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Title: Modelling the respiratory control system in human subjects for excercise conditions
Author: Thamrin, Husni
ISNI:       0000 0004 2668 0788
Awarding Body: University of Glasgow
Current Institution: University of Glasgow
Date of Award: 2008
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A model is a very helpful tool to describe, interpret and explain the behaviour of a highly complex system such as the human respiratory system. The research work presented in this thesis is concerned with the development of a nonlinear dynamic simulation model of the respiratory control system in human subjects for exercise conditions. Modelling the respiratory system is not a new activity but the development of a general model that takes into account the conditions above the lactate threshold has not been attempted previously because of a number of problems that arise for these particular operating conditions. Many variables become increasingly non linear in terms of their temporal pattern and magnitudes. Also metabolic acidosis, which is negligible below the lactate threshold, cannot be neglected for exercise conditions that take the system above the lactate threshold. The current work has established a general model that applies for exercise conditions below and above the lactate threshold. The model takes into account the factor of metabolic acidosis, which is calculated by estimating the production and consumption of lactate in body tissues and its kinetics in the blood. The slow component increase of muscle energetics and O2 extraction is also considered. Well established algorithms are employed to estimate the O2 and CO2 dissociation curves and the Siggaard-Andersen nomogram is used to calculate blood pH. The model is able to reproduce the main features of the system response in terms of ventilation and pulmonary gas exchange during moderate and heavy exercise. It is also able to reproduce the characteristics of several blood quantities including arterial gas partial pressures, arterial O2 and CO2 concentrations, mixed-venous and arterial pH and also lactate and bicarbonate concentrations. Potential applications of the model include describing the contribution of haemoglobin to performance in exercise conditions, estimating how cardiac output should change during heavy exercise, describing the effect of acidosis, and describing the changes of body CO2 stores during exercise. Assumptions, limitations and procedures for testing and evaluating the model are discussed, along with suggestions for further developments that could lead to possible improvements of the model and thus to an extension of the range of problems to which the model could be applied.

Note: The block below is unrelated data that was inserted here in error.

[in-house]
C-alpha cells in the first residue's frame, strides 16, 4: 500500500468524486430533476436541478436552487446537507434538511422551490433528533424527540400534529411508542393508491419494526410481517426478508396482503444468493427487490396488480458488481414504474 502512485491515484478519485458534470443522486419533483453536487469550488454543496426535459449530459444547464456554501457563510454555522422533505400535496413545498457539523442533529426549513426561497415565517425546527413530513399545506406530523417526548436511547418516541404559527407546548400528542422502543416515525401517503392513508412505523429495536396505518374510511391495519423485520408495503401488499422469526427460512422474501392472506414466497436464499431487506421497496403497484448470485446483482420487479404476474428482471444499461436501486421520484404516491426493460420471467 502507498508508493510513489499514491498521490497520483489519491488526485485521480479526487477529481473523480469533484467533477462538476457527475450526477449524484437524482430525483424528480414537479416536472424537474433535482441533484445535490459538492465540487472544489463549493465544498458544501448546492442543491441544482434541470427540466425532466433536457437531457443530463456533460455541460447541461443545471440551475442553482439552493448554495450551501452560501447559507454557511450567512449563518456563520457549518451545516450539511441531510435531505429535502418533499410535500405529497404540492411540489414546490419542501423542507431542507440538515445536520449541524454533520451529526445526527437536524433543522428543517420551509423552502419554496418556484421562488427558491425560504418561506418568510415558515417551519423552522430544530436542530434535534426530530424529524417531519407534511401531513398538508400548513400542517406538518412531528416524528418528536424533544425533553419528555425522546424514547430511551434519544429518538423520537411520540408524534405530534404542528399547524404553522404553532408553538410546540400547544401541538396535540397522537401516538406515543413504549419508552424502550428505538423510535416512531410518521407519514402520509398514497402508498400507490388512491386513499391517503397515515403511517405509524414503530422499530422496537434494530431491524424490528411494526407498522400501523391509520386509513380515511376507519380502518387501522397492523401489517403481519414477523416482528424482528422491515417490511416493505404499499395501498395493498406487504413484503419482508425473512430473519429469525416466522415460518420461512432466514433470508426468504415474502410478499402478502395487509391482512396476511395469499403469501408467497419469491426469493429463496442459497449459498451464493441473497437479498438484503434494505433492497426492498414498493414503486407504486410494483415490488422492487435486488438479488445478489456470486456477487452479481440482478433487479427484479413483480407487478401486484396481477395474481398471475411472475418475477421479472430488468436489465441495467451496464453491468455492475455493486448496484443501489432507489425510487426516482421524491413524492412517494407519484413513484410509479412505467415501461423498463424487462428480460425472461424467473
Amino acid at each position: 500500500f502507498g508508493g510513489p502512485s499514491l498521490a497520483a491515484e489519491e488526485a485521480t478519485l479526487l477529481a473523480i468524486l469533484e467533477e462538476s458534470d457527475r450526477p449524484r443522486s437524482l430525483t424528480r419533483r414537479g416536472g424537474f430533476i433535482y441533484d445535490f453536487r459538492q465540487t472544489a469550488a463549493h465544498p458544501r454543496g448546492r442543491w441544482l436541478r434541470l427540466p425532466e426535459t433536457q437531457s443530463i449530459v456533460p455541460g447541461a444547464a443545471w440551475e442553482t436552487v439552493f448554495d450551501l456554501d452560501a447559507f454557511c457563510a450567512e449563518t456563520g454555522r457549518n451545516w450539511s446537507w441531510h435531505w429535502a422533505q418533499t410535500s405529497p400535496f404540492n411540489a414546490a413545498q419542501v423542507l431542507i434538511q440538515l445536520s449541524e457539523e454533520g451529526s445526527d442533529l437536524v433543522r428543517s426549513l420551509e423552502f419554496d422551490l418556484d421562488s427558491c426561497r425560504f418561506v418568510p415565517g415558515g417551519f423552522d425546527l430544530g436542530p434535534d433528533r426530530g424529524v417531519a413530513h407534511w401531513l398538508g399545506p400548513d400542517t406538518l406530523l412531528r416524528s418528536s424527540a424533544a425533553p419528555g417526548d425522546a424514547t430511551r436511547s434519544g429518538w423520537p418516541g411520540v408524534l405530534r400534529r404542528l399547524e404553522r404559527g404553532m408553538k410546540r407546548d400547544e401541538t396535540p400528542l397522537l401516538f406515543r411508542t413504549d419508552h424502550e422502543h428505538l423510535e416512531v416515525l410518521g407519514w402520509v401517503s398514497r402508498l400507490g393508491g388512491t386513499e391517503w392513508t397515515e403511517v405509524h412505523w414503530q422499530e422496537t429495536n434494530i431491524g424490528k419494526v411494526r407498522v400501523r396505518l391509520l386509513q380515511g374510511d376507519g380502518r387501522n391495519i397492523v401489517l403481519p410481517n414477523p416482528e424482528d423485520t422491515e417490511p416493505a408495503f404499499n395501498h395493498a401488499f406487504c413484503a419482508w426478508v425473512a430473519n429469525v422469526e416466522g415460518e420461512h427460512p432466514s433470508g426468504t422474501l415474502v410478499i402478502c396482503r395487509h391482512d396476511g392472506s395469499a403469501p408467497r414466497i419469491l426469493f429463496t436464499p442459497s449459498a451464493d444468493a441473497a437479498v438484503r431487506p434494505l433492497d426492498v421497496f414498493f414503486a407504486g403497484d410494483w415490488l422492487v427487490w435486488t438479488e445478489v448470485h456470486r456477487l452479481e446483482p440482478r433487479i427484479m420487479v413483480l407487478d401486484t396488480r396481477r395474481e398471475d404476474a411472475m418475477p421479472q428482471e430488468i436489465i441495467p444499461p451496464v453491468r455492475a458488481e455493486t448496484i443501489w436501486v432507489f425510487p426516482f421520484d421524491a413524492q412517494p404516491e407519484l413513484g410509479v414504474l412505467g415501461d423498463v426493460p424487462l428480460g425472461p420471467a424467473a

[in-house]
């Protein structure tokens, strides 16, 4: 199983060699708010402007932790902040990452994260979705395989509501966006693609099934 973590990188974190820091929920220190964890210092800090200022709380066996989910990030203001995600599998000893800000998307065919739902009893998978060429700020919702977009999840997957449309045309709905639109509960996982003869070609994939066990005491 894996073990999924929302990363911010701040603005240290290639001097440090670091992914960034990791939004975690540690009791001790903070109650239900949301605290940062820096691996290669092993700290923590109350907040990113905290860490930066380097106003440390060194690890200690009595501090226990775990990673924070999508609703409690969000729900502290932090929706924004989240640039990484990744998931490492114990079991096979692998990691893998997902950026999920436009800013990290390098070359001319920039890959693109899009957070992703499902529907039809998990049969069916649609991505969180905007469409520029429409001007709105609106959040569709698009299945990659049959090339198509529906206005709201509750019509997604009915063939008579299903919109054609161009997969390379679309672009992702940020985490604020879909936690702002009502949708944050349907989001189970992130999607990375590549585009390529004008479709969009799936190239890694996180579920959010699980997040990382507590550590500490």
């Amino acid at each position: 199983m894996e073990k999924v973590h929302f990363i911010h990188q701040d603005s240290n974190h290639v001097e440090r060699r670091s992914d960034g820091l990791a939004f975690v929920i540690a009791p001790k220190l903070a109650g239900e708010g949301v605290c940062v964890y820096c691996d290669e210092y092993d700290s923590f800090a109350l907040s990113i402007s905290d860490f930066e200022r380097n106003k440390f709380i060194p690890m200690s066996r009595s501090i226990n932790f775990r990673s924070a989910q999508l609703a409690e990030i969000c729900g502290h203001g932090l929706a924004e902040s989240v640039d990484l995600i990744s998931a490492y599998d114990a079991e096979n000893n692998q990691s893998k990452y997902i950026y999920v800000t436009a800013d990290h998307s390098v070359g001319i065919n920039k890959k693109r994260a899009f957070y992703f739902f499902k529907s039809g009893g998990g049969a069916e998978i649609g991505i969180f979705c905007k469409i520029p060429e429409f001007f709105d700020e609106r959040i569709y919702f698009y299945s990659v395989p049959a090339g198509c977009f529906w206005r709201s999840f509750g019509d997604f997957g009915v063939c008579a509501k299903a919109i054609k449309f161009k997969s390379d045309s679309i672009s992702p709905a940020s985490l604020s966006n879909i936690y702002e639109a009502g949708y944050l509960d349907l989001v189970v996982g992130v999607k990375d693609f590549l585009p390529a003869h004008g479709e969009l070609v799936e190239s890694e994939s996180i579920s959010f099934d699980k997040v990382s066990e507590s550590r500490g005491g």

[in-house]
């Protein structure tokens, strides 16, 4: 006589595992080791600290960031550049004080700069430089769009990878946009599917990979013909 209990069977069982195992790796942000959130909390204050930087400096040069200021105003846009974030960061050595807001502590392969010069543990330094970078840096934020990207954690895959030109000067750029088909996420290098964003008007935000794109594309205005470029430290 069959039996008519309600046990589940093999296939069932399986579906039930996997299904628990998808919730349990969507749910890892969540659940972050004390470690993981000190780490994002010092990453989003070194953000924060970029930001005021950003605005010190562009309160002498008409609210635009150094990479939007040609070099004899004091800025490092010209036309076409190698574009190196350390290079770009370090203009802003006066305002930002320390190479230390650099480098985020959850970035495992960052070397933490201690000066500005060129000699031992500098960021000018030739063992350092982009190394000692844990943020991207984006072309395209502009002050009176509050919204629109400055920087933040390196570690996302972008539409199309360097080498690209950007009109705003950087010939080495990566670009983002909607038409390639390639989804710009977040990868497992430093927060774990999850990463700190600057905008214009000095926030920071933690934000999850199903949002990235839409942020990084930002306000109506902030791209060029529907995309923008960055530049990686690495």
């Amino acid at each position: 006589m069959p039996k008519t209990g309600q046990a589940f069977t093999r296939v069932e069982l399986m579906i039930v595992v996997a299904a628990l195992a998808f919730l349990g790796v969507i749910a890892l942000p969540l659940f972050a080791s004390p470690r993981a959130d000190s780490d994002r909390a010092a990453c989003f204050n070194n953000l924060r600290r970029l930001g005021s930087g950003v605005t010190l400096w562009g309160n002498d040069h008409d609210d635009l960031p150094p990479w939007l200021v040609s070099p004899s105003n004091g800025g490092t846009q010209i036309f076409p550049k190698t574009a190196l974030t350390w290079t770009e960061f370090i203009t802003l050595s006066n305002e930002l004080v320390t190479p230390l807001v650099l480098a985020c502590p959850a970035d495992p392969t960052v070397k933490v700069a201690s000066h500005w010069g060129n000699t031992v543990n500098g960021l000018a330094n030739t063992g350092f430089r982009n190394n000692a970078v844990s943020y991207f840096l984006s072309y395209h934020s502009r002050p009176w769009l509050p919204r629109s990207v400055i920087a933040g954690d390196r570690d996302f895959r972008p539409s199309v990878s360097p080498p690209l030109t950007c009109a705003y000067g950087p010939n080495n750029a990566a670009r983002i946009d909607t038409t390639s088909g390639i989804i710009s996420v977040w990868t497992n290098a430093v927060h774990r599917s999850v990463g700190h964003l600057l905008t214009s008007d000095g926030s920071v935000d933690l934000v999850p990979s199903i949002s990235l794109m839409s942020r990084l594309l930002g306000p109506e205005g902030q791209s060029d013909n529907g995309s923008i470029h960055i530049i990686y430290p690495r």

Supervisor: Not available Sponsor: Not available
Qualification Name: Thesis (Ph.D.) Qualification Level: Doctoral
EThOS ID:  DOI: Not available
Keywords: TK Electrical engineering. Electronics Nuclear engineering ; QP Physiology